Friday, July 16, 2010

Attack of the EReader

When the iPad came out speculation started about which would win the eBook wars - the iPad or the Kindle? What people didn't seem to understand is that Amazon doesn't really care. As long as they do not lose money selling the Kindle, market control does not matter. That is because they are after dominance of the eBook market, not the reader. In fact, they give away Kindle applications for the iPad, the iPhone, android phones, and PCs.

Things in the eBook market got really interesting a few weeks ago.

First Barns and Noble cut the price of their eBook reader, the Nook. Amazon followed by cutting prices on the Kindle. Now Borders has entered the eBook market. Rather than subsidize their own reader, Borders is selling four readers made by others. These readers lack the wireless and cell phone features of the Kindle and the Nook which makes them less expensive. The lowest price one, the Libre eBook Reader Pro is only $119. Unlike the others, it uses a black and white LCD instead of the E Ink that nearly every other reader uses. This gives it a shorter battery life but makes the display refresh faster and gives better contrast. Like Amazon, Borders also has eBook reader software for a variety of platforms. Borders also supports the open EPub standard rather than using their own proprietary standard.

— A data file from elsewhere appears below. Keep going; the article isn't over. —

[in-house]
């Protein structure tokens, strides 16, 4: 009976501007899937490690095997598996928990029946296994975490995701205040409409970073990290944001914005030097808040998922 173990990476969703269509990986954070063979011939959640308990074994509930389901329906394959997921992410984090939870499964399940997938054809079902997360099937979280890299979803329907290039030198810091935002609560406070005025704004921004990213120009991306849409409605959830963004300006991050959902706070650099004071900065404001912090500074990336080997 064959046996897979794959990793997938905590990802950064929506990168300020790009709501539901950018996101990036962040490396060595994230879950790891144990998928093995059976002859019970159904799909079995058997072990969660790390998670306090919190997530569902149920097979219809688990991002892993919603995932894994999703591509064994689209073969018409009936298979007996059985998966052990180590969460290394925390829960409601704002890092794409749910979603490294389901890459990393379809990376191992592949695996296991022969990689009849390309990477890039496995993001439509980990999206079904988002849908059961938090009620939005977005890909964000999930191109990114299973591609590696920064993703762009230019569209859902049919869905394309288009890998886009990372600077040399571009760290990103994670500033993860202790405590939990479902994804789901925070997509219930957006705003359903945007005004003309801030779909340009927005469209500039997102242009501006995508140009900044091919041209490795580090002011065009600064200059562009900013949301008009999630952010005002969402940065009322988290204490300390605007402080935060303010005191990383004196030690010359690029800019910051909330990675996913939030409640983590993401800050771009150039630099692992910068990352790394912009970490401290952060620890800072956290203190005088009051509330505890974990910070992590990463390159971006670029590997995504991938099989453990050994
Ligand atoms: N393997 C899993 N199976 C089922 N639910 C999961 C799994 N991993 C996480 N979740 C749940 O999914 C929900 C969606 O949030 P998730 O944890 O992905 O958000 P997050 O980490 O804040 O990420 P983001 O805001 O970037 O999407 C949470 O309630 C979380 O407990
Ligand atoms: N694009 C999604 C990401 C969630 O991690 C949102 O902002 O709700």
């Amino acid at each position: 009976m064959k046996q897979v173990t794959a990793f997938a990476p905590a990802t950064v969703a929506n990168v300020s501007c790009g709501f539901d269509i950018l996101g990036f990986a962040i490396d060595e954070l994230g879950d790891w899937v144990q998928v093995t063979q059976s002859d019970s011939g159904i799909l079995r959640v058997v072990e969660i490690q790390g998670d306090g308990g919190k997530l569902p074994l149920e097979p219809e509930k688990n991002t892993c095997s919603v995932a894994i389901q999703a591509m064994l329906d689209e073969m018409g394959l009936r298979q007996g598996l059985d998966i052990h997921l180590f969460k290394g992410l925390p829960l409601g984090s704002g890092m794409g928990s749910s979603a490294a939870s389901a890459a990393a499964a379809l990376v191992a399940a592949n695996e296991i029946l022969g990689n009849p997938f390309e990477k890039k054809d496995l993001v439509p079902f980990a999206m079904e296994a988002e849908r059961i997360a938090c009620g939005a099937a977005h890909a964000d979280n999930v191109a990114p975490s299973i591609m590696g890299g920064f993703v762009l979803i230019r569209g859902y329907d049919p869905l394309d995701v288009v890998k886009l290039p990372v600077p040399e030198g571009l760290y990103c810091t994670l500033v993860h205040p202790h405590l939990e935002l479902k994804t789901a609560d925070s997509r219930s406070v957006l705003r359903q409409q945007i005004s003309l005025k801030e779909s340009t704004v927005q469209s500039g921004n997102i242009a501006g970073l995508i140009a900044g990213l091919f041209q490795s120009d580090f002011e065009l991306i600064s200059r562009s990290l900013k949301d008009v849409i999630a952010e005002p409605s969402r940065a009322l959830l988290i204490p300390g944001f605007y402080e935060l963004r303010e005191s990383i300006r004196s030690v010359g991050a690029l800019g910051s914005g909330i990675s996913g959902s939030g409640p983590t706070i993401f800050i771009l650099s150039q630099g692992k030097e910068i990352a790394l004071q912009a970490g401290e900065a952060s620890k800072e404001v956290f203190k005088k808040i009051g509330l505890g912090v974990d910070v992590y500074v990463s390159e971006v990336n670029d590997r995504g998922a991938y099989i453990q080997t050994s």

With an entry price around $120-$150, eBook readers start looking attractive. If you only buy a dozen books you are ahead financially and there is a lot to be said for the small, lightweight form factor. Also, there are a lot of books that are otherwise out of print.

Music players show that connecting to a PC to control content is not a burden. My Zune HD can sync wirelessly but I seldom use that feature. As long as I am syncing content, I might as well charge the battery. The Kindle's original Whispernet was meant to encourage people to make impulse purchases or to pay premium rates for newspapers and magazines. I do not have a long commute on a train so I have no need for these.

Over a decade ago technologists told the recording industry that it had to change or die. It refused to listen until Steve Jobs convinced them to sign on with iTunes. Now that is their biggest source of income.

Hopefully publishers will not make the same mistakes. There may always be a place for paper and cardboard but electronics will play an increasing role in future publishing.

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